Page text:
3) Blue (Joni Mitchell)
My main exposure to Joni Mitchell growing up is that one Christmas song she wrote and GUYS! That song is on here! Did it make me love Blue more? OF COURSE IT DID! CHRISTMAS!!!! In all seriousness, this was probably my favourite listen of the top ten, because I am a sucker for folksy rock. All the better if it's sung by a light, lilting soprano. I have serious vocal envy of Joni Mitchell. She's so clear and controlled up high. Fewer of the songs jumped out to me as stand-out singles. Aside from River, of course. She clearly should have mentioned Christmas more often. But that's not a knock against the album. Sonically, it's wonderfully cohesive, due to none of the songs being obtrusive, and that makes it great for vibing along to. I definitely want to give this one another listen soon. Her lyrics are wonderfully tender and poetic and I know I'll have more distinct favorites once I revisit the album.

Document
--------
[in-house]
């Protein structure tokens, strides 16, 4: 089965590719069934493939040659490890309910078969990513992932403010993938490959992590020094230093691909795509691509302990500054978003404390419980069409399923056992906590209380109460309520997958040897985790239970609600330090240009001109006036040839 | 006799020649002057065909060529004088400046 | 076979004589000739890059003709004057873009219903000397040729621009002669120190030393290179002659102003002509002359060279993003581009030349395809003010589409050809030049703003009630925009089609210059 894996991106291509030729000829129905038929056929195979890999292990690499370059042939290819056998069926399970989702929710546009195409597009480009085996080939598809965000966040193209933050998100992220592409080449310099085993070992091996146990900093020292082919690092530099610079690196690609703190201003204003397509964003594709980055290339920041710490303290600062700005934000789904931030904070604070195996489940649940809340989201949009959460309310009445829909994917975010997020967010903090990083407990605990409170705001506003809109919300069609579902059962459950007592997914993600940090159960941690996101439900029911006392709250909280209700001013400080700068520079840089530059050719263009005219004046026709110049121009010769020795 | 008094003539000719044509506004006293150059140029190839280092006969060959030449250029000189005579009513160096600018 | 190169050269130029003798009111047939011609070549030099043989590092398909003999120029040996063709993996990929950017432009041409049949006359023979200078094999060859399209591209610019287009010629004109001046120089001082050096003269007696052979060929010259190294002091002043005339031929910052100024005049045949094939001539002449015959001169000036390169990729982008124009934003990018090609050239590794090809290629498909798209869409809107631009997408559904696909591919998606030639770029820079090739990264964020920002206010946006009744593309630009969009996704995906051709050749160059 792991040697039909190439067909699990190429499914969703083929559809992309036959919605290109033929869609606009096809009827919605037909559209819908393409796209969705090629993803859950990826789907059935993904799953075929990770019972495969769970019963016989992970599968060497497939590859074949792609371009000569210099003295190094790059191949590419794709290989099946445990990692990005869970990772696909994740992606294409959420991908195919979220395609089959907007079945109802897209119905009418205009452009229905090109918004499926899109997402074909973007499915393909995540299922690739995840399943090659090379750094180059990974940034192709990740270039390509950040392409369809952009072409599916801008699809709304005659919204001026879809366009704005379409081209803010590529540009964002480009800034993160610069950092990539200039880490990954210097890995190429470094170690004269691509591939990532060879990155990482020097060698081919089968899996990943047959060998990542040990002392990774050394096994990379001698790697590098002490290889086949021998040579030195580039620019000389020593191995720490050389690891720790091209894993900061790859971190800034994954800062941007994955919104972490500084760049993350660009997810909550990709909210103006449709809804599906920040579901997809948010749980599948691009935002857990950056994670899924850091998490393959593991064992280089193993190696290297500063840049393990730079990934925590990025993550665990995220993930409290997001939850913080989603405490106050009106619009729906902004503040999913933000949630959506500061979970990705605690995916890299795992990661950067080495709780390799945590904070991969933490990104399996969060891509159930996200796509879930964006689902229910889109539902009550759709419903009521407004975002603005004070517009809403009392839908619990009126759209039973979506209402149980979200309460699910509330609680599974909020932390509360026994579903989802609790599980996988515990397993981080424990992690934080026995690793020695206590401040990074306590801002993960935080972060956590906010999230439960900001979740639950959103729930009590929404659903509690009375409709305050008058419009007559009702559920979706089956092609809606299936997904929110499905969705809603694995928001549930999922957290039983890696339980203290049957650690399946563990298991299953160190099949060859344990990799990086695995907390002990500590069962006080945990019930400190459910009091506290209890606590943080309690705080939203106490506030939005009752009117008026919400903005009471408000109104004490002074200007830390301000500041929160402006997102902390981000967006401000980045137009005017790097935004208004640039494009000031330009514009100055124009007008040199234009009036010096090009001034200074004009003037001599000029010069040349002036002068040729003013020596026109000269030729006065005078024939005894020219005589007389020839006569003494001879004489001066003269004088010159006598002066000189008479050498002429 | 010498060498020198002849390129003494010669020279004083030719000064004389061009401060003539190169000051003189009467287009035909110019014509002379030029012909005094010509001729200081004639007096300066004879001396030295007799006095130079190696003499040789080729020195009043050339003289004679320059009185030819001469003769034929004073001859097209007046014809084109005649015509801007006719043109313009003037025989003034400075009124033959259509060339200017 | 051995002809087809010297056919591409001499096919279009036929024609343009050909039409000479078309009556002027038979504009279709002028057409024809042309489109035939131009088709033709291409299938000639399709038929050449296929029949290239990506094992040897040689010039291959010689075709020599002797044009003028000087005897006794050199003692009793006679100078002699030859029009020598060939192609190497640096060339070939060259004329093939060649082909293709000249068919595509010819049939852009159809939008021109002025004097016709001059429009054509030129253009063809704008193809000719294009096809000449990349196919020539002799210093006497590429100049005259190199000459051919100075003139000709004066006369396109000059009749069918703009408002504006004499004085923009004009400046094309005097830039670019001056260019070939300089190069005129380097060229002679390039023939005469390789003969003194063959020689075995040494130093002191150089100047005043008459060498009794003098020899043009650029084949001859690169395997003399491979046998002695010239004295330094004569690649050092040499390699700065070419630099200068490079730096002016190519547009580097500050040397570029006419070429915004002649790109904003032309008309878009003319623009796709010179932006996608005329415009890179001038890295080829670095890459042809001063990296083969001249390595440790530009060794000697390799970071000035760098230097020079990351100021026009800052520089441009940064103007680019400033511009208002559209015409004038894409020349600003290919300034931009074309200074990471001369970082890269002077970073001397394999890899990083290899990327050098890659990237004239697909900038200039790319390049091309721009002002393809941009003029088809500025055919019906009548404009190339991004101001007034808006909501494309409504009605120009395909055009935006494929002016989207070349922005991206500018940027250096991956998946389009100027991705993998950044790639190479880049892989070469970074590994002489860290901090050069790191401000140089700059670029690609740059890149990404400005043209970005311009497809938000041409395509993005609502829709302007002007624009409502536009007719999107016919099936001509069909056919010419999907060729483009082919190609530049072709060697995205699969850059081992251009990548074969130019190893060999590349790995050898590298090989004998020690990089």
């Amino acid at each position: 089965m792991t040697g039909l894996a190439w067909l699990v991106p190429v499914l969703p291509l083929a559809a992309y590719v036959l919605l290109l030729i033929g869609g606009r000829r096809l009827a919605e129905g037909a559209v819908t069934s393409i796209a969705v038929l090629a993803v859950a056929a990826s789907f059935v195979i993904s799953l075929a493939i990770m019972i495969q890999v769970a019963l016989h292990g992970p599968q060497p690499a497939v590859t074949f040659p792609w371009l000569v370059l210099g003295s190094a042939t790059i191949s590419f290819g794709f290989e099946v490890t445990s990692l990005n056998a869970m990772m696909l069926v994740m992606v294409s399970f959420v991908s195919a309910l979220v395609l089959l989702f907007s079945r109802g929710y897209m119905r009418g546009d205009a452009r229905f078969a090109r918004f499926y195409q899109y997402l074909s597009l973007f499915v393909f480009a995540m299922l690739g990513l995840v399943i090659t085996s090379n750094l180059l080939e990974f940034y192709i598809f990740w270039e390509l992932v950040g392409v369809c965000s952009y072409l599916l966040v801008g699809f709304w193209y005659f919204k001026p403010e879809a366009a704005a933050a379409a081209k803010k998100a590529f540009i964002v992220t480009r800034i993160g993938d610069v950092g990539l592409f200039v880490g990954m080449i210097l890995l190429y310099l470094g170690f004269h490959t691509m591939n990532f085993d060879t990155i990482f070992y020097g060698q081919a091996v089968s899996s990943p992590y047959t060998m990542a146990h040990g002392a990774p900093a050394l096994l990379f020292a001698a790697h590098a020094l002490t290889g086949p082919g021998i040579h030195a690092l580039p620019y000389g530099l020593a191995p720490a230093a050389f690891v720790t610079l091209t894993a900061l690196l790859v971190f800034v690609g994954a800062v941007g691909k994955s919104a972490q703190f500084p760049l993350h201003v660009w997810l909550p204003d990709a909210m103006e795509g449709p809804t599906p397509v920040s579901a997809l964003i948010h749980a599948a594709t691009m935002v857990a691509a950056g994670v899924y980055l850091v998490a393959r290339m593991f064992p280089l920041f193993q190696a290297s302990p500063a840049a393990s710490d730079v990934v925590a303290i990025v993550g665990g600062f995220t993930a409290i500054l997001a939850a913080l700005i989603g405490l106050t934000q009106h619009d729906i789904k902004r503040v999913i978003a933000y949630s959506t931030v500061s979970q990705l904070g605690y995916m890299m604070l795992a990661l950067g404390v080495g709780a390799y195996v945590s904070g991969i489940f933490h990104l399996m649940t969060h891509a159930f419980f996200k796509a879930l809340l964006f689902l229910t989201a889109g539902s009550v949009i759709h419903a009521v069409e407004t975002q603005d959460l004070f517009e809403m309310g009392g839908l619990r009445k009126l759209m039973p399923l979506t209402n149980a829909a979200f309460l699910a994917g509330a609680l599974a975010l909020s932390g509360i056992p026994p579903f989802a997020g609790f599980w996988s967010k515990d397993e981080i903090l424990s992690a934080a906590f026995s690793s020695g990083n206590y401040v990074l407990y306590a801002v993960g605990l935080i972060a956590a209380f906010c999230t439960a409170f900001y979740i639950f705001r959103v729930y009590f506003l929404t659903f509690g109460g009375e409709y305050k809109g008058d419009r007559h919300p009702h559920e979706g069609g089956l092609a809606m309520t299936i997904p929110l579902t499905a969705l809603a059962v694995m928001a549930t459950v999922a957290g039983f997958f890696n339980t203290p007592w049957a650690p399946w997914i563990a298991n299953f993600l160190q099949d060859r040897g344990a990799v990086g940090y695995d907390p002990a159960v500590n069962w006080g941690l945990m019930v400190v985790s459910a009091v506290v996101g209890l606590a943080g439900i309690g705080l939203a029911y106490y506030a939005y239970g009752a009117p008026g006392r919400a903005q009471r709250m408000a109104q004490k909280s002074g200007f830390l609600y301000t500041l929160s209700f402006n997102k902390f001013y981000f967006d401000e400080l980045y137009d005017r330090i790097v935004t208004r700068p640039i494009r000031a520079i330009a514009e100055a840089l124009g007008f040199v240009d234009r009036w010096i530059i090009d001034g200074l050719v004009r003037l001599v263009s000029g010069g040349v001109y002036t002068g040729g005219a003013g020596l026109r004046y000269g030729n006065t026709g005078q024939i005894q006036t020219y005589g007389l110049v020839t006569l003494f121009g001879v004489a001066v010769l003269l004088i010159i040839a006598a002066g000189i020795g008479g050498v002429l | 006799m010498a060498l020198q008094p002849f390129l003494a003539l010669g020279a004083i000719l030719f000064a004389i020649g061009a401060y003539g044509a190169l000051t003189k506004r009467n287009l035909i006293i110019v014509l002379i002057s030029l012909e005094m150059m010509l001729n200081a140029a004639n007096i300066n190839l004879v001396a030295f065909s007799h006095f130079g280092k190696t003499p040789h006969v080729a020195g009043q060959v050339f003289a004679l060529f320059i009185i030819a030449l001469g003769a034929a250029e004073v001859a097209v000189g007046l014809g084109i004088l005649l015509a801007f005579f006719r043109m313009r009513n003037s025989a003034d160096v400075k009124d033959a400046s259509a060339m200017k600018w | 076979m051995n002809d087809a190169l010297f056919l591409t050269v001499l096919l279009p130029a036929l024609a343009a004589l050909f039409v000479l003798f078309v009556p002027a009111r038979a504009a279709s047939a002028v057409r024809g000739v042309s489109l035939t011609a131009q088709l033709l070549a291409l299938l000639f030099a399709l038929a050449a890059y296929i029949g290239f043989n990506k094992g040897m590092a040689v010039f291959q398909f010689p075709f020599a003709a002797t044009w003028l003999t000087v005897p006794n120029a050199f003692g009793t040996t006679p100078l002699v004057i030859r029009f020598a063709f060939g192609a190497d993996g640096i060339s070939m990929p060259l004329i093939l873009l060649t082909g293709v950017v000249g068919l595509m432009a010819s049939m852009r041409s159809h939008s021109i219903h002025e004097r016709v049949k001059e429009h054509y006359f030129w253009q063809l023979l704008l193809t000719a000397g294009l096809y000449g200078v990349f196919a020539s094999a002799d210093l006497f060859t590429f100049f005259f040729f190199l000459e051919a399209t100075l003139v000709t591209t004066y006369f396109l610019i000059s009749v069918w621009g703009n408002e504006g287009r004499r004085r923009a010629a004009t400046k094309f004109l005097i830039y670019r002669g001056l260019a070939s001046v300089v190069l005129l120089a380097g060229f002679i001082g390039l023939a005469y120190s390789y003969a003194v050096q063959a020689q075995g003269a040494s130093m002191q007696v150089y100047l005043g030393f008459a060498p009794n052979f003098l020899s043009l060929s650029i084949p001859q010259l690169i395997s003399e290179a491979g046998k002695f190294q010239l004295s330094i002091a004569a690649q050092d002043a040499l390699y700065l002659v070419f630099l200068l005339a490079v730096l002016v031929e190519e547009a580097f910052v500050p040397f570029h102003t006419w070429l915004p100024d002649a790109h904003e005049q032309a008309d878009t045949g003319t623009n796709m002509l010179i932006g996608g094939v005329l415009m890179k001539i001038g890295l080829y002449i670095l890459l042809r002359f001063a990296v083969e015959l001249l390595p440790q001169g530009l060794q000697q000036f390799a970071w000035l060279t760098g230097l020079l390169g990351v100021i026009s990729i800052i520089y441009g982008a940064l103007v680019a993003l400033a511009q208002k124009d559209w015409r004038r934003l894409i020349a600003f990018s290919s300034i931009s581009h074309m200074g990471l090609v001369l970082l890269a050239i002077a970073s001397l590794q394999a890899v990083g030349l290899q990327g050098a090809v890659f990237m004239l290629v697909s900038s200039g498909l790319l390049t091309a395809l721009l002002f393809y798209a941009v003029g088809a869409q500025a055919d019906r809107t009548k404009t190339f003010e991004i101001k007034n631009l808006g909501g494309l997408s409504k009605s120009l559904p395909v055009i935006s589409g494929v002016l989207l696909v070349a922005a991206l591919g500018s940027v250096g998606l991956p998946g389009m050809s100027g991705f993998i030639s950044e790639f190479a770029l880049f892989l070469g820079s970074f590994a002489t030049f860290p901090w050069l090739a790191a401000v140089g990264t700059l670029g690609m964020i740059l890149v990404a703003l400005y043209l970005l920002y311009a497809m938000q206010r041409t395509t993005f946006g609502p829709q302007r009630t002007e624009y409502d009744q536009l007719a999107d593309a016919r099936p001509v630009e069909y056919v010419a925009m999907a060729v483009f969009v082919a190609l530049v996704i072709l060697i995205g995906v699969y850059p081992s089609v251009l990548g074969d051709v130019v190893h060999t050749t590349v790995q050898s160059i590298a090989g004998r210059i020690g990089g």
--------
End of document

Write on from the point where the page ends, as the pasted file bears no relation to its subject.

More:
4) Songs in the Key of Life (Stevie Wonder)
Stevie Wonder is an artist who I respect tremendously, even if he isn't always my cup of tea. Music aside, he's just such an excellent human being. Actually, listening to this I started to realize that one of the reasons Stevie Wonder isn't always my favourite musician is because he really does branch out stylistically all over the map. That being said, this album definitely shares a dominant sound and feel. One of the reoccurring themes in these top albums I've noticed is lush, complex orchestration and Stevie Wonder really shows off his chops here. Listening to the album all at once, Isn't She Lovely kind of shocked me with how charming it is. Like, I've heard it before, but it was somehow even better here. Also: I will never stop being surprised when someone fires up Pastime Paradise and I am forcibly reminded that it was sampled in Gangster Paradise. I forget! All the time! Those two were probably my favourite tracks here, though there are plenty of other stand-outs too.

5) Abbey Road (The Beatles)